Some of the route descriptions in Andy Zdon's book Desert Peaks are adequately described while others are lacking. The way up Cave Mountain is one of those. He says to reach the southwest ridge at a likely spot. In actuality, a likely spot didn't exactly jump out at Dinah and I.
Cave Mountain lies just off of Interstate 15 between Barstow and Baker, about a two-hour drive from Vegas. After turning onto Basin Road, a good gravel road even for sedans, we parked at the trailhead. From there we spied a pass that seemed like a good place to gain the ridge although low ridges hid the way there.
We started walking north up a road, following it as it curved up a wash. But the soft sand underfoot hampered us and with the temperature rising fast, we wanted to reach cooler elevations and hopefully catch a breeze. We soon left the sandy road and started up a low ridge. After turning a corner, we found a sandy road – likely the same road we started up – that went to the pass. Just before topping out at the pass, though, we cut right and hiked over a rocky rise.
After going over the rise we crossed a wash and then angled left to gain a narrow ridge. Ahead, steep rock prevented us from directly following the ridge so we skirted left and found a ramp that climbed to a saddle. Here we could relax our routefinding efforts; we needed only to follow an undulating ridge as it curved around to the summit. We made our way to the top of Cave Mountain.
The summit was an interesting affair. Rather than being an apex, it was a plateau studded with huge boulders, the largest of which was the highest point. We stopped for lunch in the shade of the summit rock.
I found the temperature on the summit agreeable, but Dinah complained about the heat. After relaxing we packed up and started back, the temperature rising as we dropped down. It wasn't until we reached the pass that Dinah realized she was sick, likely suffering from the onset of heat stroke. She was nauseous and felt so dizzy she feared she would faint. She stopped to take a drink. Along with Powerade, we had brought several litres of water and still had plenty left. I soaked a bandana in water and wiped her forehead. Then I wrapped it around her neck and doused it with more water. I offered to carry her pack but she wanted to push on without stopping; she was determined to get to the car as soon as possible.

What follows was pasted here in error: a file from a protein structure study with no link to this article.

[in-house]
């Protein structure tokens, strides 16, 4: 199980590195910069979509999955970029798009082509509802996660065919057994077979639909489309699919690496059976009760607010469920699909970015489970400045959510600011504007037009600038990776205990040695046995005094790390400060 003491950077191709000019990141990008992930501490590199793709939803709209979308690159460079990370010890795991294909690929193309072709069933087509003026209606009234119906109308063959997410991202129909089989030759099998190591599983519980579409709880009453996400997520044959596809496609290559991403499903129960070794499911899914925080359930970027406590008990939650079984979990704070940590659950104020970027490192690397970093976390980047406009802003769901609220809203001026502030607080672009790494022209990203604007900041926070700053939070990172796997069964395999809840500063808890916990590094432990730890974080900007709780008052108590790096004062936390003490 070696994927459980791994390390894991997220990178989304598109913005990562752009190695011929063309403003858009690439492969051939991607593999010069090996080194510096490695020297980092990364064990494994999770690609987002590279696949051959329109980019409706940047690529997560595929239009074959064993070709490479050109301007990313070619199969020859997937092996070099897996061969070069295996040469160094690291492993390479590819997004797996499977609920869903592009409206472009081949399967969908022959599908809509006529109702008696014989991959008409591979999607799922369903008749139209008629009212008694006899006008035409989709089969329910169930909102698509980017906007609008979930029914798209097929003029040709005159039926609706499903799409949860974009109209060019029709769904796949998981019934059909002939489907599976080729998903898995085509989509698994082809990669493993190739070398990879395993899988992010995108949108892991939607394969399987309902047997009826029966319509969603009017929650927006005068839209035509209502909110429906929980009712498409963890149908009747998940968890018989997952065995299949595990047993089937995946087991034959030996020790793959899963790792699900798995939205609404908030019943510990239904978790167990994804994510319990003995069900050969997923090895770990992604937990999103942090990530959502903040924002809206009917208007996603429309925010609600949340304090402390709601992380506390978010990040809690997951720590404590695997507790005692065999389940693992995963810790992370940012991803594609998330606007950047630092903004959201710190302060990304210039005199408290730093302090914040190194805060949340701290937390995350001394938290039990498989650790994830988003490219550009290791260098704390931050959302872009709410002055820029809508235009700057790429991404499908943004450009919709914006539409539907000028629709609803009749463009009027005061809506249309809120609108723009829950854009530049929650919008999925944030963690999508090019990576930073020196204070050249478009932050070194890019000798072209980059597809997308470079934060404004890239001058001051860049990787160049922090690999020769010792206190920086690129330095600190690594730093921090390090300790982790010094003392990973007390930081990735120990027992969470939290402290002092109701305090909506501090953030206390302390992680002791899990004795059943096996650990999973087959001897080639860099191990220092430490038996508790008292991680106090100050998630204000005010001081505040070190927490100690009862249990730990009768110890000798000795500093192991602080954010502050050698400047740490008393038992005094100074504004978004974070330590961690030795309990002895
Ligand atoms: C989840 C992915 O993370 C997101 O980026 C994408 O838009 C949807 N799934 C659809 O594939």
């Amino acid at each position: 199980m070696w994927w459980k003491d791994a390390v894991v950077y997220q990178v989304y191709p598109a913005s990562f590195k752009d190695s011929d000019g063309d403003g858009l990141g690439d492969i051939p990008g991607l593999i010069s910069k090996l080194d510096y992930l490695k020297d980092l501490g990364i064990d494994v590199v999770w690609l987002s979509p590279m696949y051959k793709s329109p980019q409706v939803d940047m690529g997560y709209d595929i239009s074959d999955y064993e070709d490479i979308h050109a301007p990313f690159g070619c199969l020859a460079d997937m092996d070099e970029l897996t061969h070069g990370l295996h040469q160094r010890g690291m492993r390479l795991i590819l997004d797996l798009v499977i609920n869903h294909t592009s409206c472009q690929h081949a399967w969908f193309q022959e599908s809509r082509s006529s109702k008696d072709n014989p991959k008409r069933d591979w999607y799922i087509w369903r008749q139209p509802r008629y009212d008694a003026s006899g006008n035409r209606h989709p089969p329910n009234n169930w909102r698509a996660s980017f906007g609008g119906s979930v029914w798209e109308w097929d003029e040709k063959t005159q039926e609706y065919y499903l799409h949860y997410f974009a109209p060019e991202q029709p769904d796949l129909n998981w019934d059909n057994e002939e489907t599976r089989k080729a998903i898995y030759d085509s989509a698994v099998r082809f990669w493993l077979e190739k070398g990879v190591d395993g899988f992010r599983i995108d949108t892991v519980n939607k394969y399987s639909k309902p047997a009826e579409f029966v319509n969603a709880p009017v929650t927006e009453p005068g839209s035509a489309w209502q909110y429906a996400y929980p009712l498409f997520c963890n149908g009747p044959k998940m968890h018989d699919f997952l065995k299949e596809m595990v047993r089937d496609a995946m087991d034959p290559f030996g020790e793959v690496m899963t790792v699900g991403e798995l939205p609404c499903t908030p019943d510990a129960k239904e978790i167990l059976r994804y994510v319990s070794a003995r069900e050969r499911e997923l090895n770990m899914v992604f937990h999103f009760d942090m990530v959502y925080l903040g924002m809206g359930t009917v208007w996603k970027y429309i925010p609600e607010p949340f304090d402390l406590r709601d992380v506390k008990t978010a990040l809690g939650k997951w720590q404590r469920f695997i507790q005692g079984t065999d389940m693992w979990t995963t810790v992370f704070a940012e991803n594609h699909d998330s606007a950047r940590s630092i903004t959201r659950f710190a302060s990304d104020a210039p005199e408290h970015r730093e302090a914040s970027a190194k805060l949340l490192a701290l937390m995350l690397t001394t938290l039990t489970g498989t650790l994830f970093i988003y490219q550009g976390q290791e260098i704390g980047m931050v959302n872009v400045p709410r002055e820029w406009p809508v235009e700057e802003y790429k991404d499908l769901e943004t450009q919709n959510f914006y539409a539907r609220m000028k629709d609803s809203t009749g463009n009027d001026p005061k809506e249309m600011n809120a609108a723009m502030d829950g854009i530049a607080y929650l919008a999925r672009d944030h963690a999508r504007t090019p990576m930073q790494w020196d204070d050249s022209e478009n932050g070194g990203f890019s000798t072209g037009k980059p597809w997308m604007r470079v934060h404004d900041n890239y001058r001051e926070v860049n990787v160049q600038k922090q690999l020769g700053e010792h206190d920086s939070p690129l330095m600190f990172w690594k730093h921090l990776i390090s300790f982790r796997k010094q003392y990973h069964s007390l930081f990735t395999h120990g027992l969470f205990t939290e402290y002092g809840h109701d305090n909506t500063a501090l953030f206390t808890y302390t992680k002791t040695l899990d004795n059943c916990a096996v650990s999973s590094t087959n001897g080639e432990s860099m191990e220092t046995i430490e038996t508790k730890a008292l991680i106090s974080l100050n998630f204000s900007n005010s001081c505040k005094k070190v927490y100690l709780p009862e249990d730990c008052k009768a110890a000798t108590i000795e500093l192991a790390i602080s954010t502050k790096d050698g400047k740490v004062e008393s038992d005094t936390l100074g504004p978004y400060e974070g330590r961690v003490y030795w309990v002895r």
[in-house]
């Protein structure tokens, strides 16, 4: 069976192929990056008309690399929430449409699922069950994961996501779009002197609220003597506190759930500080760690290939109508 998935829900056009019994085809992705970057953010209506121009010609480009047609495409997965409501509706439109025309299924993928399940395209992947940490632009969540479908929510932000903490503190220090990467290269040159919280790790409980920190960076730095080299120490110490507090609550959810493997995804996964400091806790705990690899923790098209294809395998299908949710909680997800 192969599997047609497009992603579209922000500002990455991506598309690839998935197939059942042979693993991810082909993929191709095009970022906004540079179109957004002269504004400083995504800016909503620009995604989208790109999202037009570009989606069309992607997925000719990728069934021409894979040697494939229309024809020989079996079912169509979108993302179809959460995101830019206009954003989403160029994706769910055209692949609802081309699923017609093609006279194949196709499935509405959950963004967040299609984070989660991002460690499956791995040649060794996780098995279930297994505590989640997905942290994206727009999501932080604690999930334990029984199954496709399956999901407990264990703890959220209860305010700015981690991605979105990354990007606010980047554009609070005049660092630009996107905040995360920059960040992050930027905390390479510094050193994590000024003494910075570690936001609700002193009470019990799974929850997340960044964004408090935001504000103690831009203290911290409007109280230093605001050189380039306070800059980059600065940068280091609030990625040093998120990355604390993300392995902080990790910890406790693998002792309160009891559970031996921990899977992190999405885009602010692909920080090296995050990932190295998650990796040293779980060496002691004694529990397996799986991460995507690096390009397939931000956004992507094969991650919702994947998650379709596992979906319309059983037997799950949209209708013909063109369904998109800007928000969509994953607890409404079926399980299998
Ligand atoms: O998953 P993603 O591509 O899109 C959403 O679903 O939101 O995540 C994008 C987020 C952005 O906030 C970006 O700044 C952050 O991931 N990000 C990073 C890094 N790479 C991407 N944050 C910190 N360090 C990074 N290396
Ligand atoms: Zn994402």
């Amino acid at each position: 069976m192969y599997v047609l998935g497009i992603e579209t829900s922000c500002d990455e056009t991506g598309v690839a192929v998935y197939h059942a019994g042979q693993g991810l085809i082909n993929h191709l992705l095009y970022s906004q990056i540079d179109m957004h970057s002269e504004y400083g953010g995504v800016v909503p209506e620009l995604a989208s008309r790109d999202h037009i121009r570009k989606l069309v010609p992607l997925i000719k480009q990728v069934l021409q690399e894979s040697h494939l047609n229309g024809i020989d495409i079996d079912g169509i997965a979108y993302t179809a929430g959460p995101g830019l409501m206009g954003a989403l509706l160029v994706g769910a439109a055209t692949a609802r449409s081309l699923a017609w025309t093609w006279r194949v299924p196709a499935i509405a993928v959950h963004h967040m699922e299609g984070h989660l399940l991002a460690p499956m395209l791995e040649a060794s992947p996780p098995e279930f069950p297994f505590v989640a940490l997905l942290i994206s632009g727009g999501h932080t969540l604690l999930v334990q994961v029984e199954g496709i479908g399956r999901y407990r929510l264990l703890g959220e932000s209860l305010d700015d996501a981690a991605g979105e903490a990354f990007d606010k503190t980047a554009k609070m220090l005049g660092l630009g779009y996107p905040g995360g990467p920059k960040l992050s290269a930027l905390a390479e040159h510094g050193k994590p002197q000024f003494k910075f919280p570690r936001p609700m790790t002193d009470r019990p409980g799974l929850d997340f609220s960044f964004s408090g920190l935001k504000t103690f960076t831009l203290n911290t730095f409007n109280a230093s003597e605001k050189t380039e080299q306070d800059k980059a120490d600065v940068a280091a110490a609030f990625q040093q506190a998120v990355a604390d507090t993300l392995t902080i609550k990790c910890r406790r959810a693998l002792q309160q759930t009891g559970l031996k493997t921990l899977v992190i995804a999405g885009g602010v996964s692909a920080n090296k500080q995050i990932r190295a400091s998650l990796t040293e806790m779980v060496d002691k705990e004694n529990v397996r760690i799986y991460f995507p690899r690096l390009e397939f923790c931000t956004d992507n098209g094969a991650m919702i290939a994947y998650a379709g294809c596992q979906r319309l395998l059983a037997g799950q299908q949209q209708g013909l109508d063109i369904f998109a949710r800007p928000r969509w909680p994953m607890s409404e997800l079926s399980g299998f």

When we were a few hundred metres from our car, I dashed ahead so I could turn on the car's air conditioning. The dashboard indicated an outside temperature of 93F (34C). Shortly after, Dinah gratefully climbed into the car and soon started feeling better. We drove back to Las Vegas and by the next morning she had completely recovered. With her ordeal down the mountain now fading, she told me how much she enjoyed our ascent of Cave Mountain.
Cave Mountain from a highway overpass
The mountain seen from the trailhead. The sandy pass is visible on the left.
Minutes after starting out, the approach road swung left. The pass is hidden above Dinah.
We left the road to climb low ridges en route to the pass
Looking back after we started ascending a low ridge. We were glad to get off the soft sand!
Back on the road
Far-ranging views behind us
A few of these beetles were crawling on the road
Nearing the pass
After hiking over a rise next to the pass, we headed to the ridge
We reached the ridge crest only to realize we had to skirt left around steep rock
We'll regain the ridge at a saddle
From the saddle we followed the ridge as it curves around to the summit
Working our way along the ridge
A mysterious find on the ridge: an "Ask for Help" sign (?), dozens of road maps and a bag of
what appeared to be plaster. But we didn't need help or maps to get to the summit from here.
Climbing a steep section
Large boulders before the summit cairn
The summit cairn appears
Scrambling up to the cairn
The highest point is a house-size boulder far from the cairn
It's an easy climb to the top
Posing at the cairn
1:24,000 Cave Mountain Topo (5.2 mi, 3619 ft, 2431 ft)